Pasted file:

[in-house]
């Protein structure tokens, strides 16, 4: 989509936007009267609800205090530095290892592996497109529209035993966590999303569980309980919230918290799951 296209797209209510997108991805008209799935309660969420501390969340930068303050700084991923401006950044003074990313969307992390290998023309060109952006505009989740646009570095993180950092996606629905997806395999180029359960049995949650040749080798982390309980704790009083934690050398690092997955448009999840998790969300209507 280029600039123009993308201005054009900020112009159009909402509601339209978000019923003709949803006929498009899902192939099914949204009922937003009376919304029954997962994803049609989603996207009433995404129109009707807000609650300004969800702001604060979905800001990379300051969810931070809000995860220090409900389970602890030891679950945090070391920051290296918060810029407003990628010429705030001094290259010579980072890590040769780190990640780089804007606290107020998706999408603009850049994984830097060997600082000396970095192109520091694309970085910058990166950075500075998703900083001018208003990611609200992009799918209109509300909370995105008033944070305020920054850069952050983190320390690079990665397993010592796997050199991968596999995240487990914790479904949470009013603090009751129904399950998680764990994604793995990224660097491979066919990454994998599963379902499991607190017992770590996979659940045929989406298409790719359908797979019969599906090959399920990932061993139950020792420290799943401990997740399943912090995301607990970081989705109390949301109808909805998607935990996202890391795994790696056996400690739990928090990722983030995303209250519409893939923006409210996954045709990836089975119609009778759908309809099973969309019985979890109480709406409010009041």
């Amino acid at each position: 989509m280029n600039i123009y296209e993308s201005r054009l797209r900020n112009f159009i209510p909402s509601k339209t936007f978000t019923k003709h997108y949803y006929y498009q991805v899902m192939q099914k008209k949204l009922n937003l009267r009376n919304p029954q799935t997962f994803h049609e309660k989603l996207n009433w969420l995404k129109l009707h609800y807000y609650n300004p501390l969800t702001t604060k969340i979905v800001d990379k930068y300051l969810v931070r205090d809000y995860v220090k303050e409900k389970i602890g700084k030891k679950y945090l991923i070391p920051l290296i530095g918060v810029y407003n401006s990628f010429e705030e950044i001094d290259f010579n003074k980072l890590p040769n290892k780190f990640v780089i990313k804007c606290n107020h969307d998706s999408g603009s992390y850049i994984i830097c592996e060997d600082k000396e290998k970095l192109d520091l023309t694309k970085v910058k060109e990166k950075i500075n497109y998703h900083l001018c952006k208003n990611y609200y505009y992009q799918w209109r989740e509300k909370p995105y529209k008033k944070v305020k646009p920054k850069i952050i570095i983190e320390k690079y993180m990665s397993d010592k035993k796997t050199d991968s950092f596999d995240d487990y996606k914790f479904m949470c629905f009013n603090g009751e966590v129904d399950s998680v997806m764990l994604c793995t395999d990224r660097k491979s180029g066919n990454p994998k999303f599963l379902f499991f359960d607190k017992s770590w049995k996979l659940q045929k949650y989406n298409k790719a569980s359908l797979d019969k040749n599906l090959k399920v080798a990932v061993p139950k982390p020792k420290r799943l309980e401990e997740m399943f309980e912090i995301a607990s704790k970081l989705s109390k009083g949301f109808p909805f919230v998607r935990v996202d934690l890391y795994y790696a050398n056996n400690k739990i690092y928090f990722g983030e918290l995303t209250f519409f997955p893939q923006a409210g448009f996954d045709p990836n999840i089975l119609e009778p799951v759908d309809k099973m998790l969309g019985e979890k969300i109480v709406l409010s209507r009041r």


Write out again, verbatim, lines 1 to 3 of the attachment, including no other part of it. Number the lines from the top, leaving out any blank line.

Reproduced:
[in-house]
């Protein structure tokens, strides 16, 4: 989509936007009267609800205090530095290892592996497109529209035993966590999303569980309980919230918290799951 296209797209209510997108991805008209799935309660969420501390969340930068303050700084991923401006950044003074990313969307992390290998023309060109952006505009989740646009570095993180950092996606629905997806395999180029359960049995949650040749080798982390309980704790009083934690050398690092997955448009999840998790969300209507 280029600039123009993308201005054009900020112009159009909402509601339209978000019923003709949803006929498009899902192939099914949204009922937003009376919304029954997962994803049609989603996207009433995404129109009707807000609650300004969800702001604060979905800001990379300051969810931070809000995860220090409900389970602890030891679950945090070391920051290296918060810029407003990628010429705030001094290259010579980072890590040769780190990640780089804007606290107020998706999408603009850049994984830097060997600082000396970095192109520091694309970085910058990166950075500075998703900083001018208003990611609200992009799918209109509300909370995105008033944070305020920054850069952050983190320390690079990665397993010592796997050199991968596999995240487990914790479904949470009013603090009751129904399950998680764990994604793995990224660097491979066919990454994998599963379902499991607190017992770590996979659940045929989406298409790719359908797979019969599906090959399920990932061993139950020792420290799943401990997740399943912090995301607990970081989705109390949301109808909805998607935990996202890391795994790696056996400690739990928090990722983030995303209250519409893939923006409210996954045709990836089975119609009778759908309809099973969309019985979890109480709406409010009041």
């Amino acid at each position: 989509m280029n600039i123009y296209e993308s201005r054009l797209r900020n112009f159009i209510p909402s509601k339209t936007f978000t019923k003709h997108y949803y006929y498009q991805v899902m192939q099914k008209k949204l009922n937003l009267r009376n919304p029954q799935t997962f994803h049609e309660k989603l996207n009433w969420l995404k129109l009707h609800y807000y609650n300004p501390l969800t702001t604060k969340i979905v800001d990379k930068y300051l969810v931070r205090d809000y995860v220090k303050e409900k389970i602890g700084k030891k679950y945090l991923i070391p920051l290296i530095g918060v810029y407003n401006s990628f010429e705030e950044i001094d290259f010579n003074k980072l890590p040769n290892k780190f990640v780089i990313k804007c606290n107020h969307d998706s999408g603009s992390y850049i994984i830097c592996e060997d600082k000396e290998k970095l192109d520091l023309t694309k970085v910058k060109e990166k950075i500075n497109y998703h900083l001018c952006k208003n990611y609200y505009y992009q799918w209109r989740e509300k909370p995105y529209k008033k944070v305020k646009p920054k850069i952050i570095i983190e320390k690079y993180m990665s397993d010592k035993k796997t050199d991968s950092f596999d995240d487990y996606k914790f479904m949470c629905f009013n603090g009751e966590v129904d399950s998680v997806m764990l994604c793995t395999d990224r660097k491979s180029g066919n990454p994998k999303f599963l379902f499991f359960d607190k017992s770590w049995k996979l659940q045929k949650y989406n298409k790719a569980s359908l797979d019969k040749n599906l090959k399920v080798a990932v061993p139950k982390p020792k420290r799943l309980e401990e997740m399943f309980e912090i995301a607990s704790k970081l989705s109390k009083g949301f109808p909805f919230v998607r935990v996202d934690l890391y795994y790696a050398n056996n400690k739990i690092y928090f990722g983030e918290l995303t209250f519409f997955p893939q923006a409210g448009f996954d045709p990836n999840i089975l119609e009778p799951v759908d309809k099973m998790l969309g019985e979890k969300i109480v709406l409010s209507r009041r």